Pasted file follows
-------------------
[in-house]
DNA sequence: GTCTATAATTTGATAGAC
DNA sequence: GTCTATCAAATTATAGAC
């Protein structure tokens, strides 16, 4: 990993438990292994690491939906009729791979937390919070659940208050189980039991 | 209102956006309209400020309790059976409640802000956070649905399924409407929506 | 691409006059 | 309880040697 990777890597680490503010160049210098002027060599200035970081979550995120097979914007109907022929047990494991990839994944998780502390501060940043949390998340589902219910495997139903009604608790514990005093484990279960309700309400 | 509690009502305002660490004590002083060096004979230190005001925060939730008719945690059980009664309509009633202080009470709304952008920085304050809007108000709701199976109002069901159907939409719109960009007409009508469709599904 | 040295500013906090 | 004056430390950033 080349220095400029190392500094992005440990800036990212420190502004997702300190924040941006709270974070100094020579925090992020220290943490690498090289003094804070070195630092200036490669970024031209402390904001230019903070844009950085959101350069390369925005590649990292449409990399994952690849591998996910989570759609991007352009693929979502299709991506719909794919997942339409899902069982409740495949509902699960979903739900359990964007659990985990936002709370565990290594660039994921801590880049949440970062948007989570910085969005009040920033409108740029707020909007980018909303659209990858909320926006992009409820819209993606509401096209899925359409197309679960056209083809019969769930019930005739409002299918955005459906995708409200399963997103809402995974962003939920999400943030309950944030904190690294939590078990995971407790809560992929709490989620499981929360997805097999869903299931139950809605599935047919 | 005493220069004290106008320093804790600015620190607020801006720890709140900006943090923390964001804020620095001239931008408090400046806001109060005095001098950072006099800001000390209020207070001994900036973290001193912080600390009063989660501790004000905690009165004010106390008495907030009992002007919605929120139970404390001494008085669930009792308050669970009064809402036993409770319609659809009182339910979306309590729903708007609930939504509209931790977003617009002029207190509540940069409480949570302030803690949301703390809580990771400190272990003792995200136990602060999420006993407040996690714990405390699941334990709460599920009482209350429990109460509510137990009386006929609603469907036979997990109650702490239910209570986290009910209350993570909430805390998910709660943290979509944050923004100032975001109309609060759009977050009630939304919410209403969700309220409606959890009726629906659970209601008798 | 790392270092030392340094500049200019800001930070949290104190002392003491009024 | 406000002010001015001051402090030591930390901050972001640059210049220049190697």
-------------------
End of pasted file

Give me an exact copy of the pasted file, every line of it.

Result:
[in-house]
DNA sequence: GTCTATAATTTGATAGAC
DNA sequence: GTCTATCAAATTATAGAC
């Protein structure tokens, strides 16, 4: 990993438990292994690491939906009729791979937390919070659940208050189980039991 | 209102956006309209400020309790059976409640802000956070649905399924409407929506 | 691409006059 | 309880040697 990777890597680490503010160049210098002027060599200035970081979550995120097979914007109907022929047990494991990839994944998780502390501060940043949390998340589902219910495997139903009604608790514990005093484990279960309700309400 | 509690009502305002660490004590002083060096004979230190005001925060939730008719945690059980009664309509009633202080009470709304952008920085304050809007108000709701199976109002069901159907939409719109960009007409009508469709599904 | 040295500013906090 | 004056430390950033 080349220095400029190392500094992005440990800036990212420190502004997702300190924040941006709270974070100094020579925090992020220290943490690498090289003094804070070195630092200036490669970024031209402390904001230019903070844009950085959101350069390369925005590649990292449409990399994952690849591998996910989570759609991007352009693929979502299709991506719909794919997942339409899902069982409740495949509902699960979903739900359990964007659990985990936002709370565990290594660039994921801590880049949440970062948007989570910085969005009040920033409108740029707020909007980018909303659209990858909320926006992009409820819209993606509401096209899925359409197309679960056209083809019969769930019930005739409002299918955005459906995708409200399963997103809402995974962003939920999400943030309950944030904190690294939590078990995971407790809560992929709490989620499981929360997805097999869903299931139950809605599935047919 | 005493220069004290106008320093804790600015620190607020801006720890709140900006943090923390964001804020620095001239931008408090400046806001109060005095001098950072006099800001000390209020207070001994900036973290001193912080600390009063989660501790004000905690009165004010106390008495907030009992002007919605929120139970404390001494008085669930009792308050669970009064809402036993409770319609659809009182339910979306309590729903708007609930939504509209931790977003617009002029207190509540940069409480949570302030803690949301703390809580990771400190272990003792995200136990602060999420006993407040996690714990405390699941334990709460599920009482209350429990109460509510137990009386006929609603469907036979997990109650702490239910209570986290009910209350993570909430805390998910709660943290979509944050923004100032975001109309609060759009977050009630939304919410209403969700309220409606959890009726629906659970209601008798 | 790392270092030392340094500049200019800001930070949290104190002392003491009024 | 406000002010001015001051402090030591930390901050972001640059210049220049190697």